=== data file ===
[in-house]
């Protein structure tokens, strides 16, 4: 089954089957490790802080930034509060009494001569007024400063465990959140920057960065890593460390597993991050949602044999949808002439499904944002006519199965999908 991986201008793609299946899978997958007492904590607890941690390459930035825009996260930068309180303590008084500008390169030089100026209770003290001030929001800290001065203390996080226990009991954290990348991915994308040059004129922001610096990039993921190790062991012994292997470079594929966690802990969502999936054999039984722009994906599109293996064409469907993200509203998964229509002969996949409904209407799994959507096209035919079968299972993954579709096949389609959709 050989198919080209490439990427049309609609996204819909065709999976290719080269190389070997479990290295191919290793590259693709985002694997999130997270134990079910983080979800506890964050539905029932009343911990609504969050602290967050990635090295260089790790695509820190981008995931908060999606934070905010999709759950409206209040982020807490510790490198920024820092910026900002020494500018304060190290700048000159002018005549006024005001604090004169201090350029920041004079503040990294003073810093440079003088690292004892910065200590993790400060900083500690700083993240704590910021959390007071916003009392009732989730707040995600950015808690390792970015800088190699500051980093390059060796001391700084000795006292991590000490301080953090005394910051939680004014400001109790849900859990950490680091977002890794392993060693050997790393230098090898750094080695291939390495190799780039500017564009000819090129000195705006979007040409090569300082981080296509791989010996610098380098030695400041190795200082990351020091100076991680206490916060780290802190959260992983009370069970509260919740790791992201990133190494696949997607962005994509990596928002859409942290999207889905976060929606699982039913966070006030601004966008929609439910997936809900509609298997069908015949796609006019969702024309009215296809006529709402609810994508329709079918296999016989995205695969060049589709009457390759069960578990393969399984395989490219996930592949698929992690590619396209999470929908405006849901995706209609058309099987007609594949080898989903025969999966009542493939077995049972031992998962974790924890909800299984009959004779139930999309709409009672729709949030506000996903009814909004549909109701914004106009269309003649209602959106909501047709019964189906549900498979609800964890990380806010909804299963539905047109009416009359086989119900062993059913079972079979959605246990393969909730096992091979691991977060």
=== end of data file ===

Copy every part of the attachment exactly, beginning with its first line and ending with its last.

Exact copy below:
[in-house]
């Protein structure tokens, strides 16, 4: 089954089957490790802080930034509060009494001569007024400063465990959140920057960065890593460390597993991050949602044999949808002439499904944002006519199965999908 991986201008793609299946899978997958007492904590607890941690390459930035825009996260930068309180303590008084500008390169030089100026209770003290001030929001800290001065203390996080226990009991954290990348991915994308040059004129922001610096990039993921190790062991012994292997470079594929966690802990969502999936054999039984722009994906599109293996064409469907993200509203998964229509002969996949409904209407799994959507096209035919079968299972993954579709096949389609959709 050989198919080209490439990427049309609609996204819909065709999976290719080269190389070997479990290295191919290793590259693709985002694997999130997270134990079910983080979800506890964050539905029932009343911990609504969050602290967050990635090295260089790790695509820190981008995931908060999606934070905010999709759950409206209040982020807490510790490198920024820092910026900002020494500018304060190290700048000159002018005549006024005001604090004169201090350029920041004079503040990294003073810093440079003088690292004892910065200590993790400060900083500690700083993240704590910021959390007071916003009392009732989730707040995600950015808690390792970015800088190699500051980093390059060796001391700084000795006292991590000490301080953090005394910051939680004014400001109790849900859990950490680091977002890794392993060693050997790393230098090898750094080695291939390495190799780039500017564009000819090129000195705006979007040409090569300082981080296509791989010996610098380098030695400041190795200082990351020091100076991680206490916060780290802190959260992983009370069970509260919740790791992201990133190494696949997607962005994509990596928002859409942290999207889905976060929606699982039913966070006030601004966008929609439910997936809900509609298997069908015949796609006019969702024309009215296809006529709402609810994508329709079918296999016989995205695969060049589709009457390759069960578990393969399984395989490219996930592949698929992690590619396209999470929908405006849901995706209609058309099987007609594949080898989903025969999966009542493939077995049972031992998962974790924890909800299984009959004779139930999309709409009672729709949030506000996903009814909004549909109701914004106009269309003649209602959106909501047709019964189906549900498979609800964890990380806010909804299963539905047109009416009359086989119900062993059913079972079979959605246990393969909730096992091979691991977060």